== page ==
To customise your text file, first, delete the original text.
If you have an empty or nonresponsive 404, you need to fix that. Open Notepad (if you use Windows) TextEdit (for Mac people) or a free online plain text editor like Editpad.org
Write your desired directives in the format we showed you above. For example, to disallow all search engines from indexing your wp-admin page, you’d type the following:
That’s about it! You can write however many directives you want, and you don’t need to “end” the text with any special wording, code, or post-script. Seek out the help you need if you’re having trouble figuring out how to accomplish a certain task on your robots.txt file.
Testing Your Robots.txt
With all of the hard work you’ve done on optimising your site for search engines, it’s essential for you to not throw that away with a robots.txt file that sabotages your site.
This resource from Google allows you to test whether or not this is the case. Just submit the URL you want to check and this Google testing tool will highlight potential errors and problems with syntax. It’ll let you know when your robots.txt file is operating correctly.
Note that these changes are not added or saved to your site; you’ll have to do this separately on your own. Luckily, that’s as simple as copying and pasting the information into your site’s robots.txt file (replacing your outdated commands, of course).
How Google Continues to Change the Game (for Better or Worse)
To paraphrase J.R. Tolkien, Google will seemingly not rest until they’ve become the “One Search Engine to Rule Them All.” This single-minded desire has led the tech giant to make new rules, break old ones, and in many cases, simply decide that the rules don’t apply to mighty Google. Robots.txt files are one of
Over the last couple of years, Google has started to change the rules (for itself, at least); they’ve decided that they can, at least partially pretend like your robots.txt file doesn’t apply to them.
They’ve made these changes in the name of “efficiency” and “effectiveness”–in reality, it seems a lot more like they want to be the ultimate arbiter of what’s relevant and what’s not within your website’s pages.
The compromise they’ve made, however, at least has one upside: they are willing to honour robots.txt disallowed pages by not describing the “blocked” pages. How courteous of them!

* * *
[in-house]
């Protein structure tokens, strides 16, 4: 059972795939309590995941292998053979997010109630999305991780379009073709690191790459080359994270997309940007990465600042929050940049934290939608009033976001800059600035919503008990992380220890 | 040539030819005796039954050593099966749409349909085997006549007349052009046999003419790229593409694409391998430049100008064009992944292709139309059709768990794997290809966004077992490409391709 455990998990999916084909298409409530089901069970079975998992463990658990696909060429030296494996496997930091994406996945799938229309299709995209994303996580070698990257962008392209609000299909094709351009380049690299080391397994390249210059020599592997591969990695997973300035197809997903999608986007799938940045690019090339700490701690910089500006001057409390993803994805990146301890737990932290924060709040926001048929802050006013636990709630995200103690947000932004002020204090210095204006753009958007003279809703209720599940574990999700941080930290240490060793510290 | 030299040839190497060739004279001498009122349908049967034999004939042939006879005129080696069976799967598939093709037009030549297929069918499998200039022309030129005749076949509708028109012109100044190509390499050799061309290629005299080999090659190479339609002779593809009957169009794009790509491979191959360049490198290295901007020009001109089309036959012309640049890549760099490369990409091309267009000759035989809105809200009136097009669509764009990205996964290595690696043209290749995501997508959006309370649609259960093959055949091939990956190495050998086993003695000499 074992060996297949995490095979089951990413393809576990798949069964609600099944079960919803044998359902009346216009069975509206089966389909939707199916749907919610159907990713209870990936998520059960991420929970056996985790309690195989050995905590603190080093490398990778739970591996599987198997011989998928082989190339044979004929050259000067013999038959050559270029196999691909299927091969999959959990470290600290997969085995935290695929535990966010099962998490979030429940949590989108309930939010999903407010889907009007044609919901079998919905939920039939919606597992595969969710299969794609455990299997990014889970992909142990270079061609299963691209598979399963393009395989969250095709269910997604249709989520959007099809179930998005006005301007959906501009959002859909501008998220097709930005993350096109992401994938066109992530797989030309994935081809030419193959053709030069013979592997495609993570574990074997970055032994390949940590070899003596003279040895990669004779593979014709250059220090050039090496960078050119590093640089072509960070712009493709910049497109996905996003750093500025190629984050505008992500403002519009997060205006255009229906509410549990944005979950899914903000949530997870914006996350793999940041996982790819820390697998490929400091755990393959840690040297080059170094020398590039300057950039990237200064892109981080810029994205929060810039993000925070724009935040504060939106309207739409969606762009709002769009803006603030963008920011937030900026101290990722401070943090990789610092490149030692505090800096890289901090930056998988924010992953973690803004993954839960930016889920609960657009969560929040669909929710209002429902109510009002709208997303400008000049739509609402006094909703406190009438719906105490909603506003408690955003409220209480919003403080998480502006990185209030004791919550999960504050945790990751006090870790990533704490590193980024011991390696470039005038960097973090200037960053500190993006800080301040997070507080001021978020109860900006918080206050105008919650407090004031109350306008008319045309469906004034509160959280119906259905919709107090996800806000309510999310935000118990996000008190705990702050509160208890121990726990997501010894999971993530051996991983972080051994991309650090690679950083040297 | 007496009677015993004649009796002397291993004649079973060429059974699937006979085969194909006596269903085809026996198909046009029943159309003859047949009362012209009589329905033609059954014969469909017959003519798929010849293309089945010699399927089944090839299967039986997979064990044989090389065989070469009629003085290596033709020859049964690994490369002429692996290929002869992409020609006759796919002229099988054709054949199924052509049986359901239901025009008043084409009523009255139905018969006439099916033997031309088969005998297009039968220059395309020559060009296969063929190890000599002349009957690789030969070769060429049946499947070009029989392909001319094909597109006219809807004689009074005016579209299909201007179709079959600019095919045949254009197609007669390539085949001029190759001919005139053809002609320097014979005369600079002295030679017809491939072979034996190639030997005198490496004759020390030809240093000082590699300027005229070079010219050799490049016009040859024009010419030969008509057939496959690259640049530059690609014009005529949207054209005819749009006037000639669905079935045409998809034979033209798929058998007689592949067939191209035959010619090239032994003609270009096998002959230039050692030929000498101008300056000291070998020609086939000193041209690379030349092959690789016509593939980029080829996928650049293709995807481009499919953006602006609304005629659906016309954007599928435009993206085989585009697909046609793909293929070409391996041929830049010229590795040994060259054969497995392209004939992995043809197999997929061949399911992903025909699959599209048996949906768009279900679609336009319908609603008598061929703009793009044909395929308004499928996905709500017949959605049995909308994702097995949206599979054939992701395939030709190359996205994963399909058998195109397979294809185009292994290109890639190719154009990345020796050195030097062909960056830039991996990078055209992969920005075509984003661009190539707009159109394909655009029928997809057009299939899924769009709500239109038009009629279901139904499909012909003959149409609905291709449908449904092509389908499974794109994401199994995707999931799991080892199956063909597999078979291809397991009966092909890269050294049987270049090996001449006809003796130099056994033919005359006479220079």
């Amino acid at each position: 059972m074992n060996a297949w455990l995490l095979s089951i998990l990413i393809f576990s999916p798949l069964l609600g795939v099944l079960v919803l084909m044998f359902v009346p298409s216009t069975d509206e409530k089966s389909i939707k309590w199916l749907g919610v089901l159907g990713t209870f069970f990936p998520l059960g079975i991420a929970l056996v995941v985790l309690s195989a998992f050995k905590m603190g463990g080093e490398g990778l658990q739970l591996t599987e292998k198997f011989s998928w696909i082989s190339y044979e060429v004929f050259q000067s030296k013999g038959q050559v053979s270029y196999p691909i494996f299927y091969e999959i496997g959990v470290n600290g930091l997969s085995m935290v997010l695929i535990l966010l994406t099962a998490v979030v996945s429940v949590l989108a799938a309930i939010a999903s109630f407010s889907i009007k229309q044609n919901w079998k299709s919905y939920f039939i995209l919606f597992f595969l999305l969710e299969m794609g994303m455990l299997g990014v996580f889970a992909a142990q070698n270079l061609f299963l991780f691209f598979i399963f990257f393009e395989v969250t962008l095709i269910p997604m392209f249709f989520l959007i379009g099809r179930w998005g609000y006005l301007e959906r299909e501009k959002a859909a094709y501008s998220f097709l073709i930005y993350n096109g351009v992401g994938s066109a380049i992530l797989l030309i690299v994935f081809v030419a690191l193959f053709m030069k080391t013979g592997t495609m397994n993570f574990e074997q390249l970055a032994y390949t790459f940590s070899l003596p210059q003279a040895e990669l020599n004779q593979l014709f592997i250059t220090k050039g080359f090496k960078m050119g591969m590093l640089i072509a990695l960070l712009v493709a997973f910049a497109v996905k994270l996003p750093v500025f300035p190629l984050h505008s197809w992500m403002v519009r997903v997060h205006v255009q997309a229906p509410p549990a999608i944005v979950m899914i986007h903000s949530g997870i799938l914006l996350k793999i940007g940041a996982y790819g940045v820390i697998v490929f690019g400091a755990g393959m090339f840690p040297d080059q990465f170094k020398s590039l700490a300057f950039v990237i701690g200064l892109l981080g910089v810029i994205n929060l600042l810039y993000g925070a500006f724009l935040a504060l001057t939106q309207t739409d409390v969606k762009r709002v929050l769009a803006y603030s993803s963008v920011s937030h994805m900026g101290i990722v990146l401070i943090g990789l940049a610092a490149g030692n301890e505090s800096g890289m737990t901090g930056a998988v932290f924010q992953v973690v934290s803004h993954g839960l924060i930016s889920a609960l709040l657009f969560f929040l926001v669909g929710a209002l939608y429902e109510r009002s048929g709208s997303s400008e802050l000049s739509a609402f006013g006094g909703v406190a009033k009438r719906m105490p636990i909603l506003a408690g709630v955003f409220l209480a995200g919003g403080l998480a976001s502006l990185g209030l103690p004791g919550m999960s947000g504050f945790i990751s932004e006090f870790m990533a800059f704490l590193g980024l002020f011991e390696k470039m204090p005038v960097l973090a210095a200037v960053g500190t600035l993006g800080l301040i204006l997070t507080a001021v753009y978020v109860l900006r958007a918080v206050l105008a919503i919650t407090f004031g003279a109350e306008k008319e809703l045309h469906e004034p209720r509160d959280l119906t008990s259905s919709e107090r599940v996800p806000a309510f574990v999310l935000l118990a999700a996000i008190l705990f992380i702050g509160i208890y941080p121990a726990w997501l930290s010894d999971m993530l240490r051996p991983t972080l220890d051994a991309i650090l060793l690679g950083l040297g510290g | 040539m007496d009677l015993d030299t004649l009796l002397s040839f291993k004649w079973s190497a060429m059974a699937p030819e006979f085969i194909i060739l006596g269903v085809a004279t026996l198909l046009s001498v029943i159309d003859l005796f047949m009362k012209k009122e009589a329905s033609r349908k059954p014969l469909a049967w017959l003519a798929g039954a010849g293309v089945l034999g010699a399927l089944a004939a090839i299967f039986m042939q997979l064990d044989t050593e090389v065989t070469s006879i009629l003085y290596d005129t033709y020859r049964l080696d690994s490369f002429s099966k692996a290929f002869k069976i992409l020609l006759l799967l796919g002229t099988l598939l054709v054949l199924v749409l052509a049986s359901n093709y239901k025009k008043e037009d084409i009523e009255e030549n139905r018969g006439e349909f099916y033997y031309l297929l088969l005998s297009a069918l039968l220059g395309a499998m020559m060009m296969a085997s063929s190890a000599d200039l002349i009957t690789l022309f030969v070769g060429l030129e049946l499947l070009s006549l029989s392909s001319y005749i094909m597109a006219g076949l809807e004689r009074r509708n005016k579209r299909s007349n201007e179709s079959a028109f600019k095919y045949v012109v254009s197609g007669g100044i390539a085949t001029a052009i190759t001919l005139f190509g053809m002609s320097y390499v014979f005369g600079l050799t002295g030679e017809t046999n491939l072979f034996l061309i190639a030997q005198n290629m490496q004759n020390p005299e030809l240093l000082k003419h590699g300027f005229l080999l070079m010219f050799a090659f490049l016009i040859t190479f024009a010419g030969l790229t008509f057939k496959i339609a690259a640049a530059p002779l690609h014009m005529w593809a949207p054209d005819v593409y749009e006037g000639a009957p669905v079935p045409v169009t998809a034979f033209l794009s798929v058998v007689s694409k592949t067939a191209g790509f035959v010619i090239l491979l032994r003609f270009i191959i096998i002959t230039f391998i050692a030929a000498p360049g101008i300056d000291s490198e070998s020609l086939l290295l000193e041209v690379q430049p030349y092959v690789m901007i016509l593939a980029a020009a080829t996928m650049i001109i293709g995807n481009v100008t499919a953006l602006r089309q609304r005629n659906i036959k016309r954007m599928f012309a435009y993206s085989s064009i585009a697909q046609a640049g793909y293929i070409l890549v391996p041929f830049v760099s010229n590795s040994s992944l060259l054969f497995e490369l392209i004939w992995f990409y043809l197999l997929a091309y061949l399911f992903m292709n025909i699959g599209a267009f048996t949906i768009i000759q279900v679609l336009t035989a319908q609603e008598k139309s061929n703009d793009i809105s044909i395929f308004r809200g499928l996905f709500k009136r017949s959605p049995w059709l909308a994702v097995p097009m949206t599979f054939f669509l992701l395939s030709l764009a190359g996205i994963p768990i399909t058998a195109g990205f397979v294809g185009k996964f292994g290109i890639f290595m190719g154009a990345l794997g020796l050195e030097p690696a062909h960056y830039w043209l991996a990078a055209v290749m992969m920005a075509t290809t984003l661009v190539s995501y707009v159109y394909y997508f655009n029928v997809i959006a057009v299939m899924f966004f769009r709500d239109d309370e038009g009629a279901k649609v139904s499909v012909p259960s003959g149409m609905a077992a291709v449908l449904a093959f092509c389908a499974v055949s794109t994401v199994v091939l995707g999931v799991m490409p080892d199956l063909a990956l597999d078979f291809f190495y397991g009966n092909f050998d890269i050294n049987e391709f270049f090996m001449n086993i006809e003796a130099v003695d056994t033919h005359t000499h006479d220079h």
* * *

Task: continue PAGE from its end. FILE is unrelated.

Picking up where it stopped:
While every effort has been made to present up-to-date, accurate information within this guide, it’s still a good idea to check in with Google, as their monolithic policies can change depending on the way the wind is blowing. Here’s the link to their master list of robots.txt and other guidelines.
Takeaway Points for Your Robots.txt File(checklist).
Remember the song at the end of “The Breakfast Club,” the one that goes “Don’t you…forget about me!” Here are some points to remember whenever you deal with your site’s robots.txt file.
- Name the robots.txt file “robots.txt.”
- It’s important to make the robots.txt file accessible by placing it in your site’s top-level directory
- Be careful when you change your robots.txt file–this can block vast portions of your site from search engines. With all of the hard work you’ve done to optimise your website, don’t let that hard work go to waste!
- Don’t use the crawl-delay directive unless you need to (i.e. if you have a large site with a lot of visitors)
- Your robots.txt file will be readily available for those interested in it. Repeat: this is not private information, so don’t store any of your deep, dark secrets in there.
- Subdomains within a single site each require their robots.txt file
Technical Terms You Need to Know
User-agent–The search engine “bot” you’re giving directions to
Disallow–The command that tells the bot not to crawl a given page or subset of pages
Allow Allowing the bot to index the page, showing it (and a description) on the search engine
Noindex Tells the bot not to index the page or subset of pages.
Crawl-delay A directive for the search engine to wait a given number of milliseconds before loading/crawling a page.
Whew! We know that we just threw a lot of information at you; don’t worry about absorbing it all at once understand the importance, the function, and the limitations of the robots.txt file, and your site will be much better